BACKGROUND: Previously, the patient-reported Total Illness Burden Index for Prostate Cancer (TIBI-CaP) questionnaire and/or the physician-reported Charlson Comorbidity Index (CCI) have provided assessments of competing comorbidity during treatment decisions for patients with prostate cancer.
In the current study, the authors used these assessments to determine comorbidity and prognosis before prostate biopsy and the subsequent diagnosis of prostate cancer to identify those patients least likely to benefit from treatment.
METHODS: A prospective observational cohort study was performed of 104 participants aged 64.0 years ± 6.5 years from 3 institutions representing different health care delivery systems. Patients were identified before undergoing transrectal ultrasound-guided prostate biopsy and followed for a median of 28 months. Associations between the comorbidity scores and nonelective hospital admissions were investigated using logistic regression and Cox proportional hazards models.
RESULTS: Among the 104 patients who underwent prostate biopsy, 2 died during the follow-up period. The overall hospital admission rate was 20% (21 of 104 patients). Higher scores on both the TIBI-CaP (≥ 9) and CCI (≥ 3) were found to be significantly associated with an increased odds for hospital admission (odds ratio, 11.3 [95% confidence interval (95% CI), 2.4-53.6] and OR, 5.7 [95% CI, 1.4-22.4]) and hazards ratios (HRs) for time to hospital admission (HR, 3.8 [95% CI, 1.3-11.2] and HR, 3.2 [95% CI, 1.1-9.1]), respectively.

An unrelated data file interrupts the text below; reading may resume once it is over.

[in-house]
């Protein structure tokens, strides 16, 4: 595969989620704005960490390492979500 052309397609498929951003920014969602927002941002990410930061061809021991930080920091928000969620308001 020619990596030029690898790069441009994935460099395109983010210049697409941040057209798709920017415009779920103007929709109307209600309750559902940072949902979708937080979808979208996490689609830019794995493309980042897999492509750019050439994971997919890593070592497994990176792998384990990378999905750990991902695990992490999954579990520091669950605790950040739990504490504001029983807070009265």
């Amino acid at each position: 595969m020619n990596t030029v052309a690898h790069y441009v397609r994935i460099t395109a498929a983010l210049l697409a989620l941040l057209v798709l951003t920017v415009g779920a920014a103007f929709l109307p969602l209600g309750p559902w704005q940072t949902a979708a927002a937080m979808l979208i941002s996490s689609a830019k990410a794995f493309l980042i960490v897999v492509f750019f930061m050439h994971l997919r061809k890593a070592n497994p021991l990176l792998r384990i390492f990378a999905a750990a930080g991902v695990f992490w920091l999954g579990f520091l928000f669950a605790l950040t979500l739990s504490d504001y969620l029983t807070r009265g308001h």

CONCLUSIONS: TIBI-CaP and CCI scores were found to successfully predict which patients were at high risk for nonelective hospital admission. These patients are likely to have poorer health and a potentially shortened lifespan. Therefore, comorbidity analysis using these tools may help to identify those patients who are least likely to benefit from prostate cancer therapy and should avoid prostate biopsy.
Liss MA, Billimek J, Osann K, Cho J, Moskowitz R, Kaplan A, Szabo RJ, Kaplan SH, Greenfield S, Dash A. Are you the author?
Department of Urology, University of California at Irvine, Irvine, California; Department of Urology, Long Beach Veterans Affairs Medical Center, Long Beach, California.
Reference: Cancer. 2013 Apr 25. Epub ahead of print.